What We Do

 

Patrol

Educate

Advocate

Our approach to river conservation is driven by the river and its needs, not by politics and self-interest. We supplement our passion for the river with science and an understanding of policy. We get out on the water to see the river and the people who depend on it first hand. When there’s a lack of data or information about an issue on the river, we go collect samples or conduct research. In an age where major decisions made by lawmakers are based mostly in politics and not in science, we speak up for our river and ensure it is protected from greed and ignorance.

We take a watershed approach; we don’t just look at what’s happening on the lakes, we look at what’s happening on all the creeks because it all matters in the scope of a healthy river. Because the Middle and Lower Coosa River Basins in which we work are so expansive at 5,000 square miles, we prioritize our work based on the most urgent issues where we believe our approach to conservation will be most effective. The data that we collect helps guide us to the restoration and conservation efforts that will have the greatest impact.

Patrol

As part of our Riverkeeper Program, our staff Riverkeeper patrols 5 lakes and dozens of creeks in order to document both pollution and beauty and stay in tune with what’s happening on the river. We conduct extensive water quality monitoring for our Swim Guide program and our Citizen Science Monitoring program.

When we discover an issue, we seek to resolve it. That can be anything from working with state and federal agencies to remove a dam that is eroding a citizen’s stream-bank and blocking fish migration to filing legal action against a permitted polluter who refuses to comply with their pollution permit. To date, we have filed legal action on thousands of violations of the Clean Water Act at sewer plants across the Coosa Valley.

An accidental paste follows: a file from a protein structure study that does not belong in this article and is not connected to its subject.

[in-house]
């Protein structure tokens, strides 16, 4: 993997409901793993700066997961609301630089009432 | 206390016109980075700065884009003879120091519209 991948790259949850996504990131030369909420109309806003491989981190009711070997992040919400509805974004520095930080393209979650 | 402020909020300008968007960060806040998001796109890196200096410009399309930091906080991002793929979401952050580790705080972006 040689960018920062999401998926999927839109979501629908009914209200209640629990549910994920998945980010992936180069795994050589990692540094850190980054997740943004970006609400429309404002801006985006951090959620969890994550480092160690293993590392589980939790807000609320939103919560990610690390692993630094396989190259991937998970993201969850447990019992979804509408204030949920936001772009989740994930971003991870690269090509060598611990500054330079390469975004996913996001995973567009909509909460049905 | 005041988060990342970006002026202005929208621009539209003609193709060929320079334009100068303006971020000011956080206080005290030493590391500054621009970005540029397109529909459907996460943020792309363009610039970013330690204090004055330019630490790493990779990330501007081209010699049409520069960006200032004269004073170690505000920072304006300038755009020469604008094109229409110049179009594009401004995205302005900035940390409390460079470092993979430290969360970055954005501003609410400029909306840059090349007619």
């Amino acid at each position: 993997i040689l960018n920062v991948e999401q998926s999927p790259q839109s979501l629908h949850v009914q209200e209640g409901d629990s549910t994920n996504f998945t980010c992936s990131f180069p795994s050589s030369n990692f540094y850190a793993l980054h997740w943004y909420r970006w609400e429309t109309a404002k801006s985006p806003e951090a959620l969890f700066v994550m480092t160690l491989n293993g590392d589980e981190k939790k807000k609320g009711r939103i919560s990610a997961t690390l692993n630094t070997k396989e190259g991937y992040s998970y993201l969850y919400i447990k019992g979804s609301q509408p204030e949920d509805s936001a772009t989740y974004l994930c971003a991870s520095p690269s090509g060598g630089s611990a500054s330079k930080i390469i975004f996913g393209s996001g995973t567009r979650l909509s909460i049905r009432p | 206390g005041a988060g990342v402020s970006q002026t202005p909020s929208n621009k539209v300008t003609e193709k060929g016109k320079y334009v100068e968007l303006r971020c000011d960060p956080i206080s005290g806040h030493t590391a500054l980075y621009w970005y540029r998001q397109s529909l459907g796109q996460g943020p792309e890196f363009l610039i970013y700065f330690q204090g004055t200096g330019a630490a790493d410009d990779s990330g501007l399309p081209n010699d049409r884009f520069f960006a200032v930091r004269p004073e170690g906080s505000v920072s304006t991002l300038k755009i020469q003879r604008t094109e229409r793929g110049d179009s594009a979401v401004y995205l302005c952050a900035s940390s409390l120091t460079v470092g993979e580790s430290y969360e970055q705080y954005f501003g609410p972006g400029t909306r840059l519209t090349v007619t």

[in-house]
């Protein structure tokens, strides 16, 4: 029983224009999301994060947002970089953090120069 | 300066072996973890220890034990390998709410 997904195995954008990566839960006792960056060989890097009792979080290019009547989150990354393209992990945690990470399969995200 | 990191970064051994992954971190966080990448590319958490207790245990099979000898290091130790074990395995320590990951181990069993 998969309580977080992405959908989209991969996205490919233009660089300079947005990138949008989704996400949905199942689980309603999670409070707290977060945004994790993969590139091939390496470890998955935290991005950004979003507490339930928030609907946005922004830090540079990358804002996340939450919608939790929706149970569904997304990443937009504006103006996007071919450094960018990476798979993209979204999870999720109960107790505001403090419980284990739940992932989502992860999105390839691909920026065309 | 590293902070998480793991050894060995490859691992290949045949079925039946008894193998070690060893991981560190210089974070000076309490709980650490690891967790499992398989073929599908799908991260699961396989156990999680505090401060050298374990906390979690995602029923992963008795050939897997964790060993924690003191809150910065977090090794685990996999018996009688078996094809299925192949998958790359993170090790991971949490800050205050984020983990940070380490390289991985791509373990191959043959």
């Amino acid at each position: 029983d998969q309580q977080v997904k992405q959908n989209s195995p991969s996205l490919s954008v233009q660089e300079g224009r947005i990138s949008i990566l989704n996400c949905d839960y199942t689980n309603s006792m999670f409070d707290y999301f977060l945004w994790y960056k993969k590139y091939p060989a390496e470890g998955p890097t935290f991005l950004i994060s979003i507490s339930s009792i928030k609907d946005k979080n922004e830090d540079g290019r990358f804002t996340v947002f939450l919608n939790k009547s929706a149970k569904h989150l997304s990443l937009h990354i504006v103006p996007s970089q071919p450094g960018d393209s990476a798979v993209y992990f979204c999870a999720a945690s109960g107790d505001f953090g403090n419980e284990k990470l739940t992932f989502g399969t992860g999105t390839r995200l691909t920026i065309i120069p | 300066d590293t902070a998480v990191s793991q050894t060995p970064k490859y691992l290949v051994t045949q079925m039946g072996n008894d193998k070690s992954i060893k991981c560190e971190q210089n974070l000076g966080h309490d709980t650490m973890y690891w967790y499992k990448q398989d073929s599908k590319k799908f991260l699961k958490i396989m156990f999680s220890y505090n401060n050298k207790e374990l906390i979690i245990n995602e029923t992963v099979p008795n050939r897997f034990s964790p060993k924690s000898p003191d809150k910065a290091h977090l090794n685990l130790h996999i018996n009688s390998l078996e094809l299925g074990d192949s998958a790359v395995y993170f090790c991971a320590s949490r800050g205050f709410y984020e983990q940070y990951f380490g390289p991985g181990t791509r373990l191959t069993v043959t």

patrol coosa river

Learn More

Patrol

As part of our Riverkeeper Program, our Staff Riverkeeper patrols 5 lakes and dozens of creeks in order to document both pollution and beauty while staying in tune with what’s happening on the river. We conduct extensive water quality monitoring for our Swim Guide program.

When we discover an issue, we seek to resolve it. That can be anything from working with state and federal agencies to remove a dam that is eroding a citizen’s stream-bank and blocking fish migration to filing legal action against a permitted polluter who refuses to comply with their pollution permit. To date, we have filed legal action on thousands of violations of the Clean Water Act at sewer plants across the Coosa Valley.

Educate

Throughout our programs, we work to educate the public about the value that the Coosa River brings to our community, economy, and our environment. Our Swim Guide program provides water quality data and swim safety information so families can make informed decisions about where to safely enjoy the river. Our Fish Guide program works to educate fishermen about fish consumption advisories and fishing best practices. We educate our members and the general public about the river year-round through blog posts, newsletters, e-mail list, radio shows, newspaper articles, and events.

educate coosa river

Schedule A Presentation

Advocate

A river has a head and a mouth, but it has not a voice with which to speak in our classrooms, courtrooms and town halls. Coosa Riverkeeper advocates on behalf of the river to ensure it is spoken for when decisions that might impact it are made.

In a number of governmental decisions made every year that can impact the river, officials are required to solicit and respond to public comments. In these situations, our comments advocate for the best interests of the river and the people who use it.

advocate coosa river

Become A Member

Advocate

A river has a head and a mouth, but it does not have a voice to speak in our classrooms, courtrooms, and town halls. Coosa Riverkeeper advocates for the river to ensure it is spoken for when decisions that might impact it are made.

In a number of governmental decisions made every year that can impact the river, officials are required to solicit and respond to public comments. In these situations, our comments advocate for the best interests of the river and the people who use it.

We want 100 kids to put down their screens and pick up fishing rodsHelp us reach out $10,000 goal for Giving Tuesday!

Many folks have memories of learning how to fish from a family member or a camp. These days kids and families might not know where to start when it comes to learning how to cast, catch, and cook fish from the river. During our clinics, we will work with kids in an experiential learning style with casting lessons, discussion on responsible recreation on the river, and explain how to reduce exposure to potentially harmful contaminants through live cooking demonstrations.